Utilities To Lead Surge Of Electric-Car Charging In Southern California


Electricity grid substation (Image: FirstEnergy Corp on Flickr, used under CC license)

Electricity grid substation (Image: FirstEnergy Corp on Flickr, used under CC license)

Enlarge Photo

California already aggressively promotes electric cars, and has among the most developed networks of charging stations of any state.

That network will continue to grow, thanks to help from some new players.

In Southern California, electric utilities are about to undertake projects that will significantly expand charging infrastructure in the region.

DON'T MISS: Oregon Debates EV Charging Stations: Cost Or Benefit For Utility Customers?

Infrastructure projects led by Southern California Edison (SCE) and San Diego Gas & Electric (SDG&E) were recently approved by the California Public Utilities Commission.

The commencement of these projects marks a major transition for electric-car charging in California, as it marks the beginning of significant involvement from utilities, according to a recent Navigant Research blog post.

Utilities in other states are already allowed to own and operate electric-car charging stations, but that wasn't the case in California until a Public Utilities Commission ruling in December 2014.

NRG eVgo electric-car charging station

NRG eVgo electric-car charging station

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The two utility-led projects will add more charging stations in Southern California, but it could also be an opportunity to shift the focus of where those stations are installed, Navigant argues.

Previous projects focused on public charging installations, including both 240-volt AC Level 2 and DC fast-charging stations.

But the long-term business model for public charging stations is still unclear.

ALSO SEE: CA Electric Utility Applies To Build 25,000 Electric-Car Charging Stations (Feb 2015)

Utilization rates for public Level 2 stations have been "mixed" according to Navigant, and analysts have questioned whether drivers will pay fees that truly reflect the costs of installing stations, and still allow operators to accrue profits.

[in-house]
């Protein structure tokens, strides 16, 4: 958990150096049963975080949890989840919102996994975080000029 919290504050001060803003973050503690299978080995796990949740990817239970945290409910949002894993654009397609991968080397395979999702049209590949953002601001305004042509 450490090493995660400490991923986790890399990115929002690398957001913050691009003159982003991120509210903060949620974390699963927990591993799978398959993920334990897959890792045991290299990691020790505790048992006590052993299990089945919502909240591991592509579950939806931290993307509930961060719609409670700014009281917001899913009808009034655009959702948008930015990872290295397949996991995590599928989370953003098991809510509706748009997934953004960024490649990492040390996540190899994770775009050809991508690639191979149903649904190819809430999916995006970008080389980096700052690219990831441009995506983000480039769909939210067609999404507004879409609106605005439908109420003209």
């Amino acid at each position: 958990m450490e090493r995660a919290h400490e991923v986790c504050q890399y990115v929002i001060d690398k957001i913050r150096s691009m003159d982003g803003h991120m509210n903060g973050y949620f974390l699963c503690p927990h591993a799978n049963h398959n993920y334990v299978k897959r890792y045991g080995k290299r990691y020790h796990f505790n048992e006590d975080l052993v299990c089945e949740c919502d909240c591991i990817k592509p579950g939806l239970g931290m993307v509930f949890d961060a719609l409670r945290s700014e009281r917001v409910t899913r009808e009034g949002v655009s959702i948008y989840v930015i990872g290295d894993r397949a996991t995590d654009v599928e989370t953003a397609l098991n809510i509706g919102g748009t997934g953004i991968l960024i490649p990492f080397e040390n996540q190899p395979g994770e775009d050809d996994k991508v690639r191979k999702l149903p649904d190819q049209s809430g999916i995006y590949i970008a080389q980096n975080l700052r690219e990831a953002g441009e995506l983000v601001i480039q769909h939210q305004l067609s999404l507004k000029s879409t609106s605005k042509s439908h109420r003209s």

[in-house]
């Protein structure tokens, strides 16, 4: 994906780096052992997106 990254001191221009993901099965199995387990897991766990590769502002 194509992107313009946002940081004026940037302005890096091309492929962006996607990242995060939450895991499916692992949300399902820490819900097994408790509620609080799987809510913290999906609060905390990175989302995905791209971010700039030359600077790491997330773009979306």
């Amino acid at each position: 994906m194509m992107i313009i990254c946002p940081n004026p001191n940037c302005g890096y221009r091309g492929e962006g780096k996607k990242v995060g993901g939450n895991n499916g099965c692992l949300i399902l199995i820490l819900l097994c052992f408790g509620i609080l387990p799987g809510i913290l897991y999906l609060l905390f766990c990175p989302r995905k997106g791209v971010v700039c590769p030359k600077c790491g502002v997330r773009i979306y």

Level 2 stations also provide relatively small charges in the times most drivers are willing to stay parked, meaning they're more likely to be used to supplement home or at-work charging.

DC fast-charging stations can charge cars more quickly, but they're also more expensive, and use more electricity.

Houston's Tranquility Park Garage with GRIDbot charging stations

Houston's Tranquility Park Garage with GRIDbot charging stations

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So instead of public stations, it's possible the California utilities will focus more on stations in residential areas, and at workplaces.

SDG&E has already said it will target multifamily communities, noting that 50 percent of the housing in its area of operations consists of multi-unit dwellings.

MORE: Public Electric-Car Charging: Business Models, Profits Still In Debate (Mar 2015)

Along with expanded workplace charging, this could make electric cars attractive to more drivers, as it could provide adequate charging at places where cars normally spend hours parked anyway.

There are currently around 9,000 charging stations at workplaces in the U.S., Navigant estimates.

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